Others define canon as what the license holders decide is part of the story. That's correct, but only really a useful definition if the license holders are actually putting out statements on what is canonical (and to me, this definition belies how the term canonical is typically used in conversation). Granted, there are some franchises for which license holders have historically been very particular and diligent (Star Wars comes to mind, which currently has different canon categorizations for works. See also my question here.). This definition also seems insufficient for an answer to this question, particularly since what is wanted is an easy to understand explanation of canon, with particular attention to how it relates to anime. This is why I have given particular attention to topics such as filler episodes and how stories may vary across the different mediums (anime, manga, light novel), and provided several examples.

Addendum (More Examples)

With the case of Love, Chunibyo & Other Delusions!, there are some further interesting points with regard to canon. Namely, that several of the characters are anime exclusive (see this question). These characters go beyond mere filler characters: the story of the light novels has been rewritten to a very large degree to incorporate these characters. These characters form such an important part of the anime, I'd say it doesn't really make sense to refer to events of the anime as being non-canonical; rather, the anime and light novels each have their own canon.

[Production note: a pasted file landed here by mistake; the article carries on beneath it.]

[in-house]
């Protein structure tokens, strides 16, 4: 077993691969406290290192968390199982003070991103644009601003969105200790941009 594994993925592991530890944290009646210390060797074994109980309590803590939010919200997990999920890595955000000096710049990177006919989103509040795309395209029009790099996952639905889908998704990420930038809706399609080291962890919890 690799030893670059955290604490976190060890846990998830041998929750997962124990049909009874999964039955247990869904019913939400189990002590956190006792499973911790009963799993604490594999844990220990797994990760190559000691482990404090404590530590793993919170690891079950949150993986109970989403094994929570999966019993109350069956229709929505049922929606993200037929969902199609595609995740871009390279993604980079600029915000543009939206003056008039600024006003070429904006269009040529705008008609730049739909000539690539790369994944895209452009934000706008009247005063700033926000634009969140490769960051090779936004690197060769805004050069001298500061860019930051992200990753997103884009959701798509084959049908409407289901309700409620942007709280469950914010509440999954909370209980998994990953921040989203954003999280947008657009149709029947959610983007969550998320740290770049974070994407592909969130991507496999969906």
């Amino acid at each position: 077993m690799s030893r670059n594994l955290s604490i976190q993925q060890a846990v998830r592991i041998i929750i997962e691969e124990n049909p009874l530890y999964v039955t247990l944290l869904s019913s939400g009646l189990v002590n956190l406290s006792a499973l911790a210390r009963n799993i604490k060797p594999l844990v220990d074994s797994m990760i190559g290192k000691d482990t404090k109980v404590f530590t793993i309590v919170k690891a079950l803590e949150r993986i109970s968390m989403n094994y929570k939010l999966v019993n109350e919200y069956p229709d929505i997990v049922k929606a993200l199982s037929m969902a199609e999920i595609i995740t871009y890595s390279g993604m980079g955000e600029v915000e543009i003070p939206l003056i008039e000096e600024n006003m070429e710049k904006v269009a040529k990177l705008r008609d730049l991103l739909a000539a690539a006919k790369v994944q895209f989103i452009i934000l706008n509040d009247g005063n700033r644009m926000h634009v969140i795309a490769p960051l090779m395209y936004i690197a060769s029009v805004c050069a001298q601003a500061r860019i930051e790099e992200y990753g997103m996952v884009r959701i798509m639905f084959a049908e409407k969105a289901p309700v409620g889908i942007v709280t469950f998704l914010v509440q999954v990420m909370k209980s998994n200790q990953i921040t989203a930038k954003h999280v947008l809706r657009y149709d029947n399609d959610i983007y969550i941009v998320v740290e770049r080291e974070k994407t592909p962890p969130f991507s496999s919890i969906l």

Perhaps a better example of comedic skits being unable to offhandedly be dismissed as non-canon are the 4-Koma comics that occasionally appear in A Certain Scientific Railgun. There is, for instance, one in volume 7 where Kuroko has a plush doll and body pillow of her Oneesama. Though the tone is undoubtedly comical, Uiharu and Kuroko don't act terribly out of character here, and it's possible that some version of this conversation could actually be canonical. It would likely depend on whether or not Kuroko has some means of obtaining products with Mikoto Misaka's face on them. My favorite 4-Koma in volume 7 would have to be A Certain Misaka's No Work. This one actually tacks additional lines onto a conversation in the manga proper. One could easily imagine Misaka 10032's proclamation of "Working is for suckers" being canonical, but simply left out of the main story so as to not destroy the tone of the scene. For such an instance of an event being omitted from a scene for the sake of tone, see the last two pictures on my answer here for a Fruits Basket question. And regardless of whether Misaka's statements in this 4-Koma are literally canon, they are definitely part of my headcanon.